Document Type



Doctor of Philosophy (PhD)


Public Affairs

First Advisor's Name

N. Emel Ganapati

First Advisor's Committee Title

Committee Chair

Second Advisor's Name

Sukumar Ganapati

Second Advisor's Committee Title

Committee member

Third Advisor's Name

Milena I. Neshkova

Third Advisor's Committee Title

Committee member

Fourth Advisor's Name

Matthew D. Marr

Fourth Advisor's Committee Title

Committee member


citizen participation, outlaw citizenship, music, arts, third places, power structures

Date of Defense



Artistic communities are under threat from rapid development creating both an affordability crisis and social tension from new residents who may be turned off by boisterous longstanding entertainment neighborhoods. Those in the fine arts could be forced out of their cities, and the cities’ beloved older third place arts venues could shutter. However, they face numerous barriers in trying to participate in local policymaking that could help them, and they are a largely disaffected population. Many are turning to non-traditional “outlaw citizenship” participation, such as protests and online organizing.

Given these communities’ and spaces major contributions to their local economies, culture and history, and overall quality of life, determining what stands in the way of their citizen participation and how those barriers could be broken is critical. I undertook a qualitative comparative case study in Austin and New Orleans, in which I did unstructured interviews, a focus group, participant observations, physical artifact examinations, and narrative mapping.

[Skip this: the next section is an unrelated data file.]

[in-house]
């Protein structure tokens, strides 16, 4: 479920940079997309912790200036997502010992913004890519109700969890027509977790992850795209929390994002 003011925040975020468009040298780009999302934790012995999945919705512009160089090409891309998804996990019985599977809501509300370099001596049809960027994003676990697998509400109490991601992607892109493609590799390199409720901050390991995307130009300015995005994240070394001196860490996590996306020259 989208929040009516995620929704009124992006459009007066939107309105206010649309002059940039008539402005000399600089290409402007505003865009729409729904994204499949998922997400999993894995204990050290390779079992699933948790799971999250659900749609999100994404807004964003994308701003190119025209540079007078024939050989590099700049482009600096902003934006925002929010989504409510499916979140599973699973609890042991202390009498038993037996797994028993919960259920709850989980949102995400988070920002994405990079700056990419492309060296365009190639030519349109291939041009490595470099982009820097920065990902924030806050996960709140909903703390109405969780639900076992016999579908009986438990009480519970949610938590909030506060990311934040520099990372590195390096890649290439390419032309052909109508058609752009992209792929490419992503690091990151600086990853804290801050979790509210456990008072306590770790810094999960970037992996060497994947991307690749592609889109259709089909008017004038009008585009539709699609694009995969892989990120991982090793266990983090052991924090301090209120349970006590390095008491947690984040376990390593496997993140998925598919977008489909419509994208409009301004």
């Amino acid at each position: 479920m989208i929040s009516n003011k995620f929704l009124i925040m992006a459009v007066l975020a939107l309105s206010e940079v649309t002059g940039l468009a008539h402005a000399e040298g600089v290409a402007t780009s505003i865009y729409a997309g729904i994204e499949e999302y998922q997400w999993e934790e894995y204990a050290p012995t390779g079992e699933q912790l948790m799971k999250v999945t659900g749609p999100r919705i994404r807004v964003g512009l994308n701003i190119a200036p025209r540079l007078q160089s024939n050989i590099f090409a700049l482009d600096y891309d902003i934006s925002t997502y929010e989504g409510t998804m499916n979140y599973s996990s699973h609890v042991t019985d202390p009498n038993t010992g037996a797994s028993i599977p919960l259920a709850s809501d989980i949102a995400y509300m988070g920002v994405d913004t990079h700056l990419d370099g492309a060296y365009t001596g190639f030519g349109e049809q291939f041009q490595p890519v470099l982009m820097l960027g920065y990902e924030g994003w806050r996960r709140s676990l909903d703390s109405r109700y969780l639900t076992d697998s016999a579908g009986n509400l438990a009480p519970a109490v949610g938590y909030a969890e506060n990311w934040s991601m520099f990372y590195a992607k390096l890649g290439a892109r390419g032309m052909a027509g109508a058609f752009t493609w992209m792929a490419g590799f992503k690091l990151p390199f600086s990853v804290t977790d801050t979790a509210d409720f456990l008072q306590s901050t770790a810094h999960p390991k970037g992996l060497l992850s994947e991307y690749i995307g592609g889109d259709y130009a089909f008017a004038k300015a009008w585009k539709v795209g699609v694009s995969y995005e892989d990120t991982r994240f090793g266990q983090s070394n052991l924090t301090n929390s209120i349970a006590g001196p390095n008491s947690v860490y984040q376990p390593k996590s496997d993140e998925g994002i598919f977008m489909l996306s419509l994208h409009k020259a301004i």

One of my key findings was that place was a critical component in either having participation that was conducive or non-constructive. The artistic communities’ casual, socially level third place venues were ideal places for officials and artists to meet, namely because the environments were less intimidating, and officials were able to get first-hand knowledge from the people that their policies affect. Conversely, government buildings or elegant spaces could be intimidating for historically underrepresented groups. Social media can help recruit participants, but the participation must move to offline, in-person participation (in traditional and non-traditional venues, alike) to be effective.

Findings from this dissertation may help government agencies and scholars who are not only working to engage artistic communities but also other disaffected populations. Given the tumultuous present-day social and political environment, this guidance is especially needed.



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